The length of time that it's is pressed depends on the overall consistency that is desired, where extra firm, it's is pressed the longest.
After the pressing process is through, the tofu is put into cold water to help it finish setting. At this point, the tofu is done and ready to be enjoyed or stored for use at a later time.
Types of Tofu
Though all tofu is made from soybean curds, there is a wide variety of ways in which it is served. Some of the most common types of tofu that you can find in the store are described below.
Fermented Tofu: What's the Deal?
Though the vast majority of tofu produced in the United States isn't fermented, a large amount of international tofu is fermented before eating. Fermented tofu goes by a wide variety of names, including pickled tofu, tofu cheese, preserved tofu, Chinese tofu, sufu, stinky curd, stinky sufu and stinky tofu.
The process for fermenting tofu can vary considerably, but it usually involves specially sourced bacteria and salty brine. Recent scientific research has shown that the free radical- scavenging activity in fermented tofu might be healthier to eat than regular coagulated varieties.
Is Tofu Good for You? (Pros & cons)
The health benefits have been celebrated for centuries. Not only is it an excellent source of protein for vegetarians and vegans, there is also evidence that it has many other natural health benefits like preventing cancer and treating hair loss.
However, on the other side of the conversation are people that are convinced that the estrogen-mimicking compounds in soy products are helping to feminize males and make them develop dreaded man-boobs (the moob).
As actively as some vegetarians advocate this soy product, many fearful men strive to avoid the substance at all costs. With such conflicting beliefs abounding about tofu, what should you do? Lets look at the benefits of tofu from both sides of the argument.
Tofu Nutrition Facts
When it comes to looking at tofu as a natural health food, there is certainly a lot to like. In fact, it is one of the most perfectly balanced natural foods available, so long as you mind your portions.
Coming in at just 94 calories per half cup serving, tofu will never wreck your diet, and the 10 grams of protein will keep you full for hours. With all that protein you get no cholesterol and only trace amounts of carbs (naturally gluten free!), meaning your low-carb diet won't be ruined.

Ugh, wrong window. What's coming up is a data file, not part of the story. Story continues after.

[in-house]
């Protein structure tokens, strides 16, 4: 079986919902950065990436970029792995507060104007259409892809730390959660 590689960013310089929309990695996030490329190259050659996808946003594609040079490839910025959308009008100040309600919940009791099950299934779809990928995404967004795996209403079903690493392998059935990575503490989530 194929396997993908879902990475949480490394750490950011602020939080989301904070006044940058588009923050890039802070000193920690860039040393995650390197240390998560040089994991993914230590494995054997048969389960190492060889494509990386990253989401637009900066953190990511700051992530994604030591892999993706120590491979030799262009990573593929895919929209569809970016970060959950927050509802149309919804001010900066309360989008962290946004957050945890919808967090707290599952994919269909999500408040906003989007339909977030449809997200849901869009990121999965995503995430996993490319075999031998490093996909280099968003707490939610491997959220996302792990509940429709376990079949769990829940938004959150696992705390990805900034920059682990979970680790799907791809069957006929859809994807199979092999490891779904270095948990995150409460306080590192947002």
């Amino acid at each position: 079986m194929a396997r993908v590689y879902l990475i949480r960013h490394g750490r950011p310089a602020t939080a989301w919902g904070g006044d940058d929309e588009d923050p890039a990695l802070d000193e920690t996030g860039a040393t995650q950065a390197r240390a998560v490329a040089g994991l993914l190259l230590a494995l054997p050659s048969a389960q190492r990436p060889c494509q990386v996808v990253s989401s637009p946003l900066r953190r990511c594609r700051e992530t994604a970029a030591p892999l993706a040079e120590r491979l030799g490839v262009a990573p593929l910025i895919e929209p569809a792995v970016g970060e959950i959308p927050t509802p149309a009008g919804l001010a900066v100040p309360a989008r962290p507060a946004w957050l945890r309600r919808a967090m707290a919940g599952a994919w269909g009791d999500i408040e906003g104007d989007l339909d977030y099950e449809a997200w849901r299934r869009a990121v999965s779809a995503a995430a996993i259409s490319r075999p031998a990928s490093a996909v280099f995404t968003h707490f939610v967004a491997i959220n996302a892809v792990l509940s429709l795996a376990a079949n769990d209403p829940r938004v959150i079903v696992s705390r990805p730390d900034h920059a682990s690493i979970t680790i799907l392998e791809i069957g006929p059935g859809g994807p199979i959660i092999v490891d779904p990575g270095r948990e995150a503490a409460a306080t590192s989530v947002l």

But that's not all you get from this curdled bean. In fact, one serving of tofu will satisfy 44 percent of your daily calcium intake, 40 percent of your iron and 9 percent of your magnesium.
It also contains trace amounts of valuable nutrients like vitamin K, riboflavin, thiamin, vitamin B-6, niacin, choline, foliate, selenium, manganese and phosphorus.
7 Positives Health Benefits of Tofu
Soy, the main component of tofu, is a natural source of a complete dietary protein, which means you don't have to combine it with any other substances in order to get the body-building benefits. Soybeans also have naturally high levels of polyunsaturated fats like omega-3 alpha-linolenic acid.
It has long been understood that eating a diet filled with plant-based foods is healthy for you and reduces your risk of developing numerous lifestyle diseases and health conditions like diabetes, heart disease and obesity.
This is because of the high level of isoflavones present in tofu. These chemicals are phytoestrogens and help to reduce the levels of cholesterol in the body, meaning that your risk of developing cardiovascular diseases goes down considerably.
Studies have been showing for years that a diet filled with plant based foods will lower your risk of early death as well as your odds of developing heart disease and obesity while also helping you to have fuller hair, more energy and even a better complexion.
Some of the specific benefits of adding this soy product to your diet are explained below.
Tofu is a perfect food option for diabetics because of the low fat and low calorie content.
Eating at least 200 grams of tofu a day can help to significantly reduce your risk of developing diabetes, and eating a diet filled with a range of soy foods is a proven way to reduce the risk that your blood develops insulin resistance.
Best of all, the sky-high levels of protein and other essential nutrients in tofu means that the blood sugar levels in diabetics will be better controlled at safe levels.
2. Heart Disease
In the developed world, heart disease is one of the leading causes of death, and it's caused primarily by eating a diet full of unhealthy, highly processed foods.
However, you can find a heart-saving solution through tofu.
Eating a diet full of tofu will help you lower your risk of heart disease by reducing the levels of lipoprotein (a bad cholesterol) in your body.
This works to improve your overall cardiovascular health as well.